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The greatest moments in Players Championship history

Profile Picture: Josh Powell

March 8th, 2021

The Players Championship is the "unofficial" fifth Major on the PGA Tour, and has all the ingredients of a thrilling golf tournament every year. A huge prize fund of $15 million, the world’s best players, an iconic golf course in TPC Sawgrass with its legendary par-3 17th hole, and the stadium-style concept of fans packed into stands – although capacity this year is, of course, only 20%.

As we get excited for another 72 holes in Florida, let's look back at the most memorable moments from Players Championship history.

5. A Seagull pinches Brad Fabel’s ball in ‘98

Brad Fabel didn’t make the cut in the 1998 Players Championship, but that is through no fault of the pesky seagull that pinched his ball on the 17th hole. The Island Green is one of the trickiest par threes in golf, with more than 100,000 balls fished out of the water every year if rumours be believed, but one hazard you would not expect is a seagull.

Fortunately Rule 18-1 in the golfing handbook classes birds as "an outside agent" and therefore Fabel was able to replace the ball on the green and play on.

Incredibly, 22 years earlier, Fabel had been the first PGA Tour player ever to make a hole in one on the Island Green. But nobody ever remembers that. They just remember the seagull!

4. Sluman and the swimming fan in ‘87

In March 1987, Jeff Sluman stood over a 6-foot birdie putt to win the Players Championship, in what would have been his first win on the PGA Tour. It was the 17th green, the second extra hole for Sluman and Sandy Lyle who were tied on -14 after both carding birdies on the 72nd hole.

Just as Sluman was about to take his back swing, an overzealous fan jumped into the water hazard causing Sluman to step away. The fan was removed by security and Sluman came back to miss the putt. The play-off went to another hole and Lyle sank his 7-foot-par putt for the win.

Sluman would win the PGA Championship the following year, but who is to say what would have happened had the fan not gone into the drink?

3. Fred Couples’ 1999 hole in "one"

When is a hole in one not a hole in one? When it’s a hole in three.

We are back again on the infamous 17th hole at TPC Sawgrass, and in the first round in 1999 Fred Couples was up against it and potentially in line to miss the cut. He needed a strong finish to maintain any kind of momentum, but found the water from his tee shot on 17.

He teed up again for what is technically his third shot, and nailed a hole in one – officially carded of course as a par.

It kept Couples in with a chance of making the weekend, and not only did he do just that he finished fourth, carding a remarkable 68 on the Sunday.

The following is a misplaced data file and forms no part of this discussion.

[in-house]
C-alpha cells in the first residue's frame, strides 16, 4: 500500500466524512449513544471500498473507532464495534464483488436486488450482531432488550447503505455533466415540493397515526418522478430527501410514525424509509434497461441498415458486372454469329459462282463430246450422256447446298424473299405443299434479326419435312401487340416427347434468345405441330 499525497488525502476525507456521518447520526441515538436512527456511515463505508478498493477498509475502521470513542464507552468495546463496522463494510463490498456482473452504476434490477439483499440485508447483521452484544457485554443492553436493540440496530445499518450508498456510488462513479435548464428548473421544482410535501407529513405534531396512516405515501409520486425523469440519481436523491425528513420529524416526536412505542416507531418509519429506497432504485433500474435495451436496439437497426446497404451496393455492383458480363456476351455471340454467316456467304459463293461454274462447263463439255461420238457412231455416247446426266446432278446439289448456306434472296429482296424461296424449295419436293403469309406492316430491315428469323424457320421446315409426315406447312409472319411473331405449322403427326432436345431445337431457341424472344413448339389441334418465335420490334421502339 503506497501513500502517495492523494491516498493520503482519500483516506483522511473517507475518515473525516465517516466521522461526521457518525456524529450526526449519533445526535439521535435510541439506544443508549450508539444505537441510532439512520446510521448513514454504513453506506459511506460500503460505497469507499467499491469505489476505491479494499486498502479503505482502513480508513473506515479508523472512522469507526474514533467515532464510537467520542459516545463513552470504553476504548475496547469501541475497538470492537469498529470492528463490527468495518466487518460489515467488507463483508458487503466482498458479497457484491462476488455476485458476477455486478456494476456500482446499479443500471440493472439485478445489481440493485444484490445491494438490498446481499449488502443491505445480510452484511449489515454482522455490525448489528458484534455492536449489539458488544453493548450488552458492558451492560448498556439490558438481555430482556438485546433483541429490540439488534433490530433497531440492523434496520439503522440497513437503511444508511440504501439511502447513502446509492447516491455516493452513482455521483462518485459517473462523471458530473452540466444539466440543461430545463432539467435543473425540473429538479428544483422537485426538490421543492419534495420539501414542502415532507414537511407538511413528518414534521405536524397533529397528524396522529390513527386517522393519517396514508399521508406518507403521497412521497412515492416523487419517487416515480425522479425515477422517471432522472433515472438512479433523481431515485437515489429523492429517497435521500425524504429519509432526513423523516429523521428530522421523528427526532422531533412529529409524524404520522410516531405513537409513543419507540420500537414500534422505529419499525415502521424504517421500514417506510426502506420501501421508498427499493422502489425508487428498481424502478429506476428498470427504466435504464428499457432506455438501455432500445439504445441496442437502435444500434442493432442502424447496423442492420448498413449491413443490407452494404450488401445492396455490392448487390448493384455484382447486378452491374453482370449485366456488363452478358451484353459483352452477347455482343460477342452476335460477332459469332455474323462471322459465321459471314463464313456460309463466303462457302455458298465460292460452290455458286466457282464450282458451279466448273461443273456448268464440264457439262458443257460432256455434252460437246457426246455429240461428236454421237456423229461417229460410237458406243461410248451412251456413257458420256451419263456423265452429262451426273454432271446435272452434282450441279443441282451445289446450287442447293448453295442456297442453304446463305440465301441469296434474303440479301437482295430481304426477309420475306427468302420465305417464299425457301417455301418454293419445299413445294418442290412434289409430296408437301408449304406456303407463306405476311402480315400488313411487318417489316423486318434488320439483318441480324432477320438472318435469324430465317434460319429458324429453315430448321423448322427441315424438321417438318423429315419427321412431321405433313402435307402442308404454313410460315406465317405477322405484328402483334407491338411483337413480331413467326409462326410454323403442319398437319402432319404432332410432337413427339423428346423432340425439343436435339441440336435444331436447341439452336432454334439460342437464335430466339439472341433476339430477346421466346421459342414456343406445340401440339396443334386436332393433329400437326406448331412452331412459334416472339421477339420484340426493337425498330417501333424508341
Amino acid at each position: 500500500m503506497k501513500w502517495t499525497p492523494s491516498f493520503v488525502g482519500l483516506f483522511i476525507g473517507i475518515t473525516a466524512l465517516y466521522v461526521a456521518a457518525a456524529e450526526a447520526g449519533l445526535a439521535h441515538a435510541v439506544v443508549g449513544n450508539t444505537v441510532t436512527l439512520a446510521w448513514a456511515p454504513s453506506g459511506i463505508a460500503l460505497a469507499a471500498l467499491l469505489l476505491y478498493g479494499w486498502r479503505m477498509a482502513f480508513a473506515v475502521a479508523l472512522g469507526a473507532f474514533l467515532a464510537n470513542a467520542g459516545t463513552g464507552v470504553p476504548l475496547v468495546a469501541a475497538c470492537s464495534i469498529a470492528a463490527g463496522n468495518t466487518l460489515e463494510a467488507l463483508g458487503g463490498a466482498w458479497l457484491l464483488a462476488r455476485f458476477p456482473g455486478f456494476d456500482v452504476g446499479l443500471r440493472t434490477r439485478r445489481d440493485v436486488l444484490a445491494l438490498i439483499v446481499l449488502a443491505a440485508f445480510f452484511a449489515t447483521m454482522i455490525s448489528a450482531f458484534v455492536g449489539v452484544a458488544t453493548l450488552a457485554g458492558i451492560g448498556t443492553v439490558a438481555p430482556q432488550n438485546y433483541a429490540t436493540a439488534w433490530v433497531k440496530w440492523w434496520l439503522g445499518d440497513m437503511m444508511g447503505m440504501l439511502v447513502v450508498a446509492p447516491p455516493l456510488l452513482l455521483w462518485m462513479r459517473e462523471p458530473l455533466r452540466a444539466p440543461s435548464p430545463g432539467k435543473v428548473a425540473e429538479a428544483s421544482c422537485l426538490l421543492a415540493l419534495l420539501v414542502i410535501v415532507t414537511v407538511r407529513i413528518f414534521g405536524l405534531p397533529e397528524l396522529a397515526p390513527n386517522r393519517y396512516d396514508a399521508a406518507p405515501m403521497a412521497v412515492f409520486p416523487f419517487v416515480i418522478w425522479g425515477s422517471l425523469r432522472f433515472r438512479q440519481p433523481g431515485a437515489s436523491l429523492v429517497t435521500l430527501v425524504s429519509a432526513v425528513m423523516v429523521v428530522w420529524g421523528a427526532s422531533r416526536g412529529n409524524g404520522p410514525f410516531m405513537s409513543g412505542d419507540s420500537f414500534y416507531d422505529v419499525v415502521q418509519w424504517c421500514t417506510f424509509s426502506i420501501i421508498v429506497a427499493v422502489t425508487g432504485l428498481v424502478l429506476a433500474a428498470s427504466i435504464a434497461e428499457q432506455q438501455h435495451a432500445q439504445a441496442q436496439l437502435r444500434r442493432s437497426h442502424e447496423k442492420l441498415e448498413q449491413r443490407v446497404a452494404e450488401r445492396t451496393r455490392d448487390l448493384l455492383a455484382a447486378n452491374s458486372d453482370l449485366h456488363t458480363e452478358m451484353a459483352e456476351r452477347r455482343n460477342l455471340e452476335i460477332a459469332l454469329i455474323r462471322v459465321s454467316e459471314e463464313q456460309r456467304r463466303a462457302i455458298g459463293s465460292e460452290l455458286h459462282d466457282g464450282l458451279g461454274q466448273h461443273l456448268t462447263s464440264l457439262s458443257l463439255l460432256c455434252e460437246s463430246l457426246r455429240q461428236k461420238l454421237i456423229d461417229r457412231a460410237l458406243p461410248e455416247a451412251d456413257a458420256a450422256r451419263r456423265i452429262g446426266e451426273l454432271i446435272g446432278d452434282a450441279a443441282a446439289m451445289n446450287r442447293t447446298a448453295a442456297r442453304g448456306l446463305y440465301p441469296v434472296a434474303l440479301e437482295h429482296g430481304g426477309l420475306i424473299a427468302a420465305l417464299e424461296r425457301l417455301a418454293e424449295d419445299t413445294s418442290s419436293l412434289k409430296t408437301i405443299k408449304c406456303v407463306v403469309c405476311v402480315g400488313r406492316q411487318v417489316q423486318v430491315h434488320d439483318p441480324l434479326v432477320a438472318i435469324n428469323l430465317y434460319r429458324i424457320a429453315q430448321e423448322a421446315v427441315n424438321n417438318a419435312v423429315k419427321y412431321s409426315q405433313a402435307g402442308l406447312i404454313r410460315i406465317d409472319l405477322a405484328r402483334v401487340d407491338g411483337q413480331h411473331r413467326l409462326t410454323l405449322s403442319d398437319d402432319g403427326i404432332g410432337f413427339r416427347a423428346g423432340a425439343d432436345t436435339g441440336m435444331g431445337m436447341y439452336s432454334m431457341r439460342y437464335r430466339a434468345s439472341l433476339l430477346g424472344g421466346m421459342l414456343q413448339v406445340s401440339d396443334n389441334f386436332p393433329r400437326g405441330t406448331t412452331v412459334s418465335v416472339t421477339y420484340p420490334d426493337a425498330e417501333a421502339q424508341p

2. Perks’ incredible final three holes in 2002

New Zealand’s Craig Perks was ranked 203rd in the world when he won the Players Championship in 2002, and rather than just one moment of magic, he had three.

After starting the final round one shot off the lead, Perks found himself two back with just three holes to go. He made seven bogeys and four birdies in the first 15 holes to give Stephen Ames the advantage.

However, Perks then had the most incredible three holes of his career. On the par-5 16th he chipped the ball in from 21 feet for an eagle after narrowly missing the water. On the infamous 17th he made a 28-foot birdie putt to give himself a remarkable two-shot lead. He made a mess of the 18th off the tee, but again chipped in from 28 feet to save par and cap the most incredible final three holes of any round he’ll likely ever play.

Perks won by two shots and it would be his first - and so far only - win on Tour.

1. That "Better Than Most" Tiger putt in 2001

Tiger rolled into the Players Championship in 2001 having won the previous three Majors in 2000, and a fortnight after it he would win The Masters – completing the Tiger Slam.

The fact that he was able to add this, the PGA’s unofficial fifth Major, to his CV as well is in no small part down to one of the best putts you’ll ever see. On the 17th hole in his third round, Tiger was in a tie for second three shots behind leader Jerry Kelly. With a packed grandstand watching him, he rolled in an incredible 60-foot, triple-breaking birdie putt that sent the crowd wild. He went on to win by a single stroke.

If this ever pops up in a pub quiz don’t forget – it technically wasn’t even counted as a putt since Tiger played his shot from the fringe.

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